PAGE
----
Drug Treatment and Reentry for Incarcerated Women

By Wells, Doris; Bright, Laurie | Corrections Today, December 2005 | Go to article overview

Drug Treatment and Reentry for Incarcerated Women


Wells, Doris, Bright, Laurie, Corrections Today


Author's Note: Points of view expressed in this article do not represent the official position or policies of the U.S. Department of Justice.

For many years, corrections officials applied the same drug addiction treatment programs to women as they did to men. During the past several years, the number of women inmates has increased (and continues to increase at a faster rate than that of men). (1) Research now indicates that many female inmates and parolees have physical, emotional and social needs that are different from men and thus may require different treatment programs. For example, women tend to have stronger attachments to their children (thus more separation anxiety), more childcare responsibilities and parenting issues, and have histories of sexual and physical abuse more often than men.

Two recent National Institute of Justice studies of drug addiction treatment and rehabilitation programs for female inmates, KEY/CREST (2) and Forever Free, (3) found that a much higher percentage of participants in these two programs remained drug-free and arrest-free at three- and one-year follow-up periods, respectively, than the comparison groups. Results from both studies show that treatment programs that provide aftercare, and recognize and address issues unique to female inmates can help to reduce recidivism.

KEY/CREST in Delaware

KEY is a women-only residential therapeutic community drug rehabilitation program at Baylor's Women's Correctional Institute in New Castle, Del. CREST is a coed work release therapeutic community (TC) at Sussex Correctional Institute in Georgetown, Del. Prison TCs separate participants from the general prison population and place them in an environment where they can develop positive behavioral, mental and emotional changes that can help them reduce or stop drug use.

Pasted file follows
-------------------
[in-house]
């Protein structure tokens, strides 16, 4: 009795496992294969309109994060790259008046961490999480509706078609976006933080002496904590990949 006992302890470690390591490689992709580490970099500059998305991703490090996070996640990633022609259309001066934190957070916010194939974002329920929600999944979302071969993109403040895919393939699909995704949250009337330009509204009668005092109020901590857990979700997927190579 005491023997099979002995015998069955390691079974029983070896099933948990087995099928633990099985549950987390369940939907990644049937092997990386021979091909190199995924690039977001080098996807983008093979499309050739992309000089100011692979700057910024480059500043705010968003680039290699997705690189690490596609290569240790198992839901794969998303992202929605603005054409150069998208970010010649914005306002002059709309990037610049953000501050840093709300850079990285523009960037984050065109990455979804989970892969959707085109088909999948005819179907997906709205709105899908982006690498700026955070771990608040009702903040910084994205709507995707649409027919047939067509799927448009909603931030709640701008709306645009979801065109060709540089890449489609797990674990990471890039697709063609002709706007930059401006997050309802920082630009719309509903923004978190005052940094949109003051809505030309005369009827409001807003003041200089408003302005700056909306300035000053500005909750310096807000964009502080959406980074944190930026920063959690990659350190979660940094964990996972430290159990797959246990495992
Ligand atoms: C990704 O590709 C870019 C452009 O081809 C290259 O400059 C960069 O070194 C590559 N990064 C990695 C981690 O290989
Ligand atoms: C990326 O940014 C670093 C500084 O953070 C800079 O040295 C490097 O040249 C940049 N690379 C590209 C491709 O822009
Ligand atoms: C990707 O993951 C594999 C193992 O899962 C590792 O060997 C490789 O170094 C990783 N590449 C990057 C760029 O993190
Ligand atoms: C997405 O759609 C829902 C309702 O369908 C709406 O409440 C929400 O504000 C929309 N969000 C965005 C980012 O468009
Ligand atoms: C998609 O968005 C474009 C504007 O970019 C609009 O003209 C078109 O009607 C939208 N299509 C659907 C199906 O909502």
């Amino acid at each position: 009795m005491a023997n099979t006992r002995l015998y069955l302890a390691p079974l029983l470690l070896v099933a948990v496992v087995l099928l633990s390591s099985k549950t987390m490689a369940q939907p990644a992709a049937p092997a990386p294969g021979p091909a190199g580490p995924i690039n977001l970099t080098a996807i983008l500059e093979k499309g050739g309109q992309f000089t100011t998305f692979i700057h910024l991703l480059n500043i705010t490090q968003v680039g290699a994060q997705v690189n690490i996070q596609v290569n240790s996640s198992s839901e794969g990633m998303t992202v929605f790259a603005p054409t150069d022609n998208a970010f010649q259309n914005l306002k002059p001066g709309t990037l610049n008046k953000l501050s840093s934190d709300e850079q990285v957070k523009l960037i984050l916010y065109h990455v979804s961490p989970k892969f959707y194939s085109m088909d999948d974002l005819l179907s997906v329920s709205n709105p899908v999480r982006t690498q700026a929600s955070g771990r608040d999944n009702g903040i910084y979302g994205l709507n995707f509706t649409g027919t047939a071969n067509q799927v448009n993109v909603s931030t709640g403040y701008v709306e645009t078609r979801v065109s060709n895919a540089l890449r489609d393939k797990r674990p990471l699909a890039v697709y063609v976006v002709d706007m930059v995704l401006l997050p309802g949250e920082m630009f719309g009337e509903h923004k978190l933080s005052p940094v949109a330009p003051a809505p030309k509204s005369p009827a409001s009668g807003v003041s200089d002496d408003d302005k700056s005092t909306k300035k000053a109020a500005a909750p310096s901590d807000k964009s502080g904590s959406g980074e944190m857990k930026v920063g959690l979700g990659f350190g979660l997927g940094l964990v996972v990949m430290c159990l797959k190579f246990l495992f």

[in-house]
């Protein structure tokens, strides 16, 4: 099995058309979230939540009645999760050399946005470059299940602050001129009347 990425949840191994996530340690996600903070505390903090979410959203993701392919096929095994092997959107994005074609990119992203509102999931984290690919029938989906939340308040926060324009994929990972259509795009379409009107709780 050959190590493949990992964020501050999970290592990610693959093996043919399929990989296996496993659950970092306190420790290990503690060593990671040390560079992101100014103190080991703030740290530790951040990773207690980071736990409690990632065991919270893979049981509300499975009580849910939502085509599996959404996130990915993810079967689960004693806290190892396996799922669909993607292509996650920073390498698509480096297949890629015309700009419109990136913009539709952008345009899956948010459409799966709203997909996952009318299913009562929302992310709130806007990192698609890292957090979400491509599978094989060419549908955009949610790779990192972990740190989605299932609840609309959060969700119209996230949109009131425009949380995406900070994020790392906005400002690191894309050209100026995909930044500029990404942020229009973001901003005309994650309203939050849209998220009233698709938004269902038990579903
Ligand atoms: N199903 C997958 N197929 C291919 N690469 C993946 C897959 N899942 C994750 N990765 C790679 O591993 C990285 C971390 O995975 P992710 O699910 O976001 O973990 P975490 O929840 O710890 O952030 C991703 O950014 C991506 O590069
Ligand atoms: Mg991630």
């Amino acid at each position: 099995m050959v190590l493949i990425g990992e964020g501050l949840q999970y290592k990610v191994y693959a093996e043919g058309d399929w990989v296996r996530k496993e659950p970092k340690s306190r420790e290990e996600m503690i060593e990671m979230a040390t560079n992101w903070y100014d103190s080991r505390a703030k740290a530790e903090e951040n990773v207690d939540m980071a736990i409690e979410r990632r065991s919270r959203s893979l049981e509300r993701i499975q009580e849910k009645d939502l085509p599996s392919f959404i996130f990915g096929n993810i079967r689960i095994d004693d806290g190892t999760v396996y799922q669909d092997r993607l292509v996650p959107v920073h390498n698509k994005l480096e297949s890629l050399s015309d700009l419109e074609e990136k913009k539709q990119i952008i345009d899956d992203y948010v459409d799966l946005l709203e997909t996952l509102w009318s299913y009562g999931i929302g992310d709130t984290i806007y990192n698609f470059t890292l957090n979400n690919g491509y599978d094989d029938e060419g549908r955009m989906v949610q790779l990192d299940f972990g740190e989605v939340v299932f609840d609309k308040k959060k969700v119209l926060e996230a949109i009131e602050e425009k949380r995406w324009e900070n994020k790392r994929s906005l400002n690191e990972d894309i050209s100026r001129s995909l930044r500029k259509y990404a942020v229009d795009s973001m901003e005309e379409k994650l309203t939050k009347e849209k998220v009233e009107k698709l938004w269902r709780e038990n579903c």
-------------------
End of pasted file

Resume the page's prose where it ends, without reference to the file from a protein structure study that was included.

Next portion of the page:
Prior research has demonstrated that the therapeutic community model, which was originally designed for men, can be effective for treating women if redesigned in a more female-oriented format that, for example, helps build trust and is less confrontational. (4) Women respond to a program that emphasizes repairing their abusive relationships with men and teaches them how to build positive ones, shows them how to deal with family relationships and child care responsibilities, and helps them sort out their histories of sexual and/or physical abuse and other personal issues, including mental-health problems such as depression.

The process evaluation of KEY/CREST showed that the environment and curriculum of both programs addressed the physical, emotional and social needs of women, but the researchers recommended changing CREST to a single-sex program. They suggested that the presence of men and the confrontational methods used in the program could combine to provide a psychologically threatening environment for women.

However, CREST participants expressed mixed views about the proposed change. Some women said that the program was gender appropriate and that they did not feel unsafe or threatened by the presence of men. Some women wanted less hostility in the encounter groups, others wanted more female-only encounter groups, and still others wanted to keep parts of the program coed to help them learn how to relate to the opposite sex in nonsexual ways. Although some participants saw a need for male involvement, they all seemed to indicate a preference for a program that focused more on female issues.

A three-year follow-up study of KEY/CREST produced positive results. The study found that 69 percent of inmates completing KEY/CREST and aftercare remained arrest-free, compared with 55 percent of those completing CREST only, 28 percent of CREST dropouts and 29 percent of the control group. The study also found that 35 percent of inmates completing CREST and aftercare remained drug-free, compared to 27 percent who completed CREST only, 17 percent who dropped out and 5 percent of the comparison group. …

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